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    News publishers are flocking to TikTok as they continue to search for new audiences

    News flash: it’s not just advertisers that are enamored with TikTok. News publishers want in on it too.

    The Wall Street Journal, The Washington Post, Sky News to name a few. These are just some of the names on an ever-growing list of news publishers producing content on TikTok. Most (78%) of Comscore’s top 50 news publishers — or 39 publishers to be exact — created an account on TikTok over the last two years. 

    Just don’t call it a pivot to video — this is one with much lower stakes. Yes, publishers are producing more video for a platform they don’t control. No, they’re not doing so in search of ad dollars. Instead, they’re doing it in search of new audiences.

    What little stakes there are around these investments revolve around experimentation and marketing. 

    That’s clear in the wide-ranging content strategies employed by the news publishers on TikTok.

    Take CNN for example. Since September 2021, the news publisher released 846 videos — or an average of 14 videos per week. So far, those videos helped CNN rack up 1.3 million followers and 11.3 million likes.

    Then there’s The Daily Wire. Similarly to CNN, it has produced a total of 812 videos since October 2021. However, its presence on TikTok has already far exceeded CNN despite having started on the app a month later. So far the American news site has accumulated 2.8 million followers and 63 million likes.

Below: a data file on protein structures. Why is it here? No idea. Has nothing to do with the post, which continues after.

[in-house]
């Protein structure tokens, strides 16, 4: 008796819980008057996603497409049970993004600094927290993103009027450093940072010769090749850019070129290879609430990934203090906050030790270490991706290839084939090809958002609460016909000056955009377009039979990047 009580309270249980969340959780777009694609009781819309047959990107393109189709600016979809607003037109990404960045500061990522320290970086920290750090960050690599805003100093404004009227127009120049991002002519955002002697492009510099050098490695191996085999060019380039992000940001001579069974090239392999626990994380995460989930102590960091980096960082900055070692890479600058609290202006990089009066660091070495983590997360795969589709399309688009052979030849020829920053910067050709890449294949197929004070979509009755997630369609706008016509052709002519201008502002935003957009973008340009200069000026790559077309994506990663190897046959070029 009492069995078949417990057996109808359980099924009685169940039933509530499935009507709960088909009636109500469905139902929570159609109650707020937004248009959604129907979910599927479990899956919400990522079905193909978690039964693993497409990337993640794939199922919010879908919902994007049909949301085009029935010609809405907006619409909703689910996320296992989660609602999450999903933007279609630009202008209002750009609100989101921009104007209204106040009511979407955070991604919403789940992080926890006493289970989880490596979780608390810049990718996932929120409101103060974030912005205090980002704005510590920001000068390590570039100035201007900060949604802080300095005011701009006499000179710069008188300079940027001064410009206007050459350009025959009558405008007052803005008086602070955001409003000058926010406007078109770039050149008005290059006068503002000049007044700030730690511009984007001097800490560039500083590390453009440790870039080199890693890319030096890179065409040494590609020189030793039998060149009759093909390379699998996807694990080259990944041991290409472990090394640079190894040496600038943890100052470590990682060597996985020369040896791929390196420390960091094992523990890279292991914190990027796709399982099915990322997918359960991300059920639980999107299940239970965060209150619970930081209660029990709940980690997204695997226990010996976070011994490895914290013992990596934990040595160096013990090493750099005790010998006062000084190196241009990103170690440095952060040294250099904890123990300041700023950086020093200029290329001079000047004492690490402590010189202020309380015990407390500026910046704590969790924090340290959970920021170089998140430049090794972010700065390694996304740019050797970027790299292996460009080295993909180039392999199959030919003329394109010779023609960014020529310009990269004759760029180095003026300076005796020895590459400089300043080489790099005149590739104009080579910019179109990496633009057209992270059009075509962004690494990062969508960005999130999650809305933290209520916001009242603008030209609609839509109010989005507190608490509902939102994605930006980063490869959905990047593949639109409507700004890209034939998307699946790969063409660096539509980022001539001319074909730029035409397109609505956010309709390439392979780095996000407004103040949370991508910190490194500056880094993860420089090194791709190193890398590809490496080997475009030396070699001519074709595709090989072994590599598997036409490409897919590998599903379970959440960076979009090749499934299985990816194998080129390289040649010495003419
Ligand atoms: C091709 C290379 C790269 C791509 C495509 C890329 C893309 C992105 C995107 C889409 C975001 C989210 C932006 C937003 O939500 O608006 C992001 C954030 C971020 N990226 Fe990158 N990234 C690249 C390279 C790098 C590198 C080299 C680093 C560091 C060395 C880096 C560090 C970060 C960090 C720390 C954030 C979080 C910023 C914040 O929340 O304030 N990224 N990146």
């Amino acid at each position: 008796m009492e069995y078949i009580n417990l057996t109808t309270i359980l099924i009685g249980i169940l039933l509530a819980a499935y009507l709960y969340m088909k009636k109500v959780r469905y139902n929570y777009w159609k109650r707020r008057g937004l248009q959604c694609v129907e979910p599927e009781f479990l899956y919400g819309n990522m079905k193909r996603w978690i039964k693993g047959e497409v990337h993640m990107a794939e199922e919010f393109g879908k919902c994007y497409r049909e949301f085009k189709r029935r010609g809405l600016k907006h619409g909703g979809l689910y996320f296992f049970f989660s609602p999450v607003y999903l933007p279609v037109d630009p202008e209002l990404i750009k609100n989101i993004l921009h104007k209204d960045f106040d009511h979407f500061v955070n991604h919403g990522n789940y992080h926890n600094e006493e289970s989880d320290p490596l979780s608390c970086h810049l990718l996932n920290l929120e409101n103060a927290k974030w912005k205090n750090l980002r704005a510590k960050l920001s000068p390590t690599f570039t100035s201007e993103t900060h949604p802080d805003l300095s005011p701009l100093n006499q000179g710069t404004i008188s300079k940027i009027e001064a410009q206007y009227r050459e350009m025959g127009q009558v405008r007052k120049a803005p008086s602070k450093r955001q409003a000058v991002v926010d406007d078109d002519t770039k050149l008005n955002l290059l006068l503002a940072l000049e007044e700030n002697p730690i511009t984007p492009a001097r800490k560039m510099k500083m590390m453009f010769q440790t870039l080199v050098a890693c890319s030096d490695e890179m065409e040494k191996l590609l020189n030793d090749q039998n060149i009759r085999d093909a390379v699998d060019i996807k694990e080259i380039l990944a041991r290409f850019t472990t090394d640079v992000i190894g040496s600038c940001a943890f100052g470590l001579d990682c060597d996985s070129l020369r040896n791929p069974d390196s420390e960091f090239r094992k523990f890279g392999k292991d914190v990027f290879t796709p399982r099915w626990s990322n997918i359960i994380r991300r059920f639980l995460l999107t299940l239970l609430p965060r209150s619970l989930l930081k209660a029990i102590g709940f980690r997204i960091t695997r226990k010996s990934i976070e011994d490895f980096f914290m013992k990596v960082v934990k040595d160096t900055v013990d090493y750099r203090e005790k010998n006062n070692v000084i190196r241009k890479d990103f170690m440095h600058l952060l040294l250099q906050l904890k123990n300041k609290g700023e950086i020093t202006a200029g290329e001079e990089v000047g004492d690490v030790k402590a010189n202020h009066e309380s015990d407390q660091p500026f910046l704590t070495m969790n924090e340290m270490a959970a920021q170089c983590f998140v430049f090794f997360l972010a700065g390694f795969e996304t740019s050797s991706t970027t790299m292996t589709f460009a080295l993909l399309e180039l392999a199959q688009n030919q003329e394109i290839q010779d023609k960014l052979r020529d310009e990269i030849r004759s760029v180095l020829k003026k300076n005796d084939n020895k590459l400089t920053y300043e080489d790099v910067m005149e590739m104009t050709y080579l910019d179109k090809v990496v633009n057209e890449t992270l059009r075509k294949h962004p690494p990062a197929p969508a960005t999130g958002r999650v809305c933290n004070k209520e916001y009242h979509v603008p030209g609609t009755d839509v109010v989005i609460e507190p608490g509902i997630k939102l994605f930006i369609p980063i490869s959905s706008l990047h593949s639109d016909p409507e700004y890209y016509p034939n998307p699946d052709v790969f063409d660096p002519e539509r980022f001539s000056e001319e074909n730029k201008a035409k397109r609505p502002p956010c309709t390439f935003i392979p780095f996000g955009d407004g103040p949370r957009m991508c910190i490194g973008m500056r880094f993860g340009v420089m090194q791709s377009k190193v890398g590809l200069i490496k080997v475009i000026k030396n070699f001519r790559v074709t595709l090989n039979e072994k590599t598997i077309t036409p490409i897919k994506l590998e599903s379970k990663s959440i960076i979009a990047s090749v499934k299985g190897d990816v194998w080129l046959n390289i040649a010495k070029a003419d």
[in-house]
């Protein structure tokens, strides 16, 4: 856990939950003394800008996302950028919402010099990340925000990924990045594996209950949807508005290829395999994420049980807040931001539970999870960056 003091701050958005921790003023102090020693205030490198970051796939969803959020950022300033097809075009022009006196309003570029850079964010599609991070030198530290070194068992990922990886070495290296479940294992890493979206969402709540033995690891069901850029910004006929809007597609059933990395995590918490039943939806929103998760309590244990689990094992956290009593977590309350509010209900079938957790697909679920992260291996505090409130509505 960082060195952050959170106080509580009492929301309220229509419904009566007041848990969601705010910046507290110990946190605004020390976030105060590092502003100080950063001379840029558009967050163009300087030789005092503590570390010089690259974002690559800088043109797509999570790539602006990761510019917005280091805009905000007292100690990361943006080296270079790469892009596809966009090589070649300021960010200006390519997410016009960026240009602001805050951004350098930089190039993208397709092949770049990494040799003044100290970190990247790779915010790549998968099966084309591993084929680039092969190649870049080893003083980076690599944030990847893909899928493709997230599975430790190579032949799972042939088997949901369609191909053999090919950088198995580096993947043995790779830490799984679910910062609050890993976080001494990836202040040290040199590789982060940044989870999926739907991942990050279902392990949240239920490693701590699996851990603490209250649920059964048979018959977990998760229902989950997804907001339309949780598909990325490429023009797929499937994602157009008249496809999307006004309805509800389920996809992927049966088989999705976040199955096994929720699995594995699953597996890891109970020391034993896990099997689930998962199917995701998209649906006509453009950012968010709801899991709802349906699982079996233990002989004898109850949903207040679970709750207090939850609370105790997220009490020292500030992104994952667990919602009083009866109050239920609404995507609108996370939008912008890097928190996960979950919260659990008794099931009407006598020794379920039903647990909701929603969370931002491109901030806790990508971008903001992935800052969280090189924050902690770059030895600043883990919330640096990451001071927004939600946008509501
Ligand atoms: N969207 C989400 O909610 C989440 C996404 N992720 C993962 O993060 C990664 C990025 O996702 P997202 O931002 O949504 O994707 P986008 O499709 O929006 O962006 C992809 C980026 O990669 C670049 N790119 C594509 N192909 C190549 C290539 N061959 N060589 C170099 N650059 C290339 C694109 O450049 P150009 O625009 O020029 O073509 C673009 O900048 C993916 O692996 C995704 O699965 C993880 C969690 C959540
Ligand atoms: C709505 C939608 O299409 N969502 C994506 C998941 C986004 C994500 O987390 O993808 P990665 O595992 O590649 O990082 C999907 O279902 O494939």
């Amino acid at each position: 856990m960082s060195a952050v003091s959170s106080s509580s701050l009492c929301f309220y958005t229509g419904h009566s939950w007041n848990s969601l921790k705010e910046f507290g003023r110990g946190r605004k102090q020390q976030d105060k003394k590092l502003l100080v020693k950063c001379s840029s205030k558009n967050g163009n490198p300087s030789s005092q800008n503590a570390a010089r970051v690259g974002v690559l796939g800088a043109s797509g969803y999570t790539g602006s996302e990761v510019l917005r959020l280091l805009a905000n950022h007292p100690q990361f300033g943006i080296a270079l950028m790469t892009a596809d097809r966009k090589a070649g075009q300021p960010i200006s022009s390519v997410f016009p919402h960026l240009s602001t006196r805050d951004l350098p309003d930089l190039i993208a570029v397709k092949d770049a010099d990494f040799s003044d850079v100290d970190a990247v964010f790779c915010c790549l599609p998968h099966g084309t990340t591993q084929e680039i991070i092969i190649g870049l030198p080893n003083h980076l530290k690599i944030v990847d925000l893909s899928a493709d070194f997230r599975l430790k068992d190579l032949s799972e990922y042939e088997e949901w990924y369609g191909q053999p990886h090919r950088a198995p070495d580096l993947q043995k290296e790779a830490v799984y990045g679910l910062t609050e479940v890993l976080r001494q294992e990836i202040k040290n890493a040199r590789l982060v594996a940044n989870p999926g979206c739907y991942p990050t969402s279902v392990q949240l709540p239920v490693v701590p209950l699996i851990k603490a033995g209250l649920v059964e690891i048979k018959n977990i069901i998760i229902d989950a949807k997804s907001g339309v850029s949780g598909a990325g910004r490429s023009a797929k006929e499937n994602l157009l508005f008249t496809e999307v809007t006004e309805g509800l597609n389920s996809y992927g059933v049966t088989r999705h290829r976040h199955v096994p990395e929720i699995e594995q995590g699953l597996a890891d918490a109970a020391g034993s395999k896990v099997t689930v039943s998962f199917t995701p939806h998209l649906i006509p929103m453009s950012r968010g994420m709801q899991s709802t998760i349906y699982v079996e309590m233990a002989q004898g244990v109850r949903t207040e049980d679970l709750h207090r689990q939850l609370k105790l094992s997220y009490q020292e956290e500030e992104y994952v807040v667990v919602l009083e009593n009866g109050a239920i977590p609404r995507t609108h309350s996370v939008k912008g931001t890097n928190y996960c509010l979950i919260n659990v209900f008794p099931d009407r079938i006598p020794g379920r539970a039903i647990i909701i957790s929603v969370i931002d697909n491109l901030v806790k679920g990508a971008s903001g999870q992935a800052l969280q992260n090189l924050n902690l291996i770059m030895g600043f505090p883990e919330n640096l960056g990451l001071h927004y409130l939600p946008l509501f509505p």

Focusing on TikTok content

    The difference between the two: the type of content published and length of each post. 

    While CNN focuses on snippets of actual daily news stories as they unfold using videos that are anywhere up to almost 10 minutes long, The Daily Wire concentrates on entertaining news and uses TikTok trends and filters in posts that only last about a minute.

    Being a prolific on TikTok will only get a publisher so far. It’s the actual content of the video themselves that will set apart the ones with real staying power.

    But figuring this out will take time. Not least because news isn’t necessarily something that’s intuitive to the platform. Entertaining content is. This puts more emphasis on users liking or engaging (i.e commenting or sharing) with each video post, which subsequently influences what’s on their For You page.

    “Publishers must be prepared to lose editorial control on TikTok, even more than on other platforms,” commented Jamie MacEwan, senior media analyst at Enders. “You can’t guarantee your video will be widely shared on the day it’s uploaded.”

    The Washington Post’s foray

    It’s why those behind The Washington Post’s videos on TikTok are always talking about meeting people where they are and creating content for the platform.

    The publication posts a mix of long and short form TikToks, mixing original series, comedy posts, and more serious ones. For example, The Post has joined in on a trend dubbed Misinformation Mondays — as a way to combat inaccurate stories.

    The news publisher, which started its account back in May 2019, was indeed one of the first to invest in TikTok, as noted by the 15-second staged sketch comedy featuring Senator Cory Booker and The Post’s own Dave Jorgenson (senior video reporter), which went viral and was subsequently picked up by The Atlantic. Since then, Jorgenson and his team posted 1,918 videos (which works out at about 11 videos each week) and accumulated around 1.5 million followers and 69.9 million likes.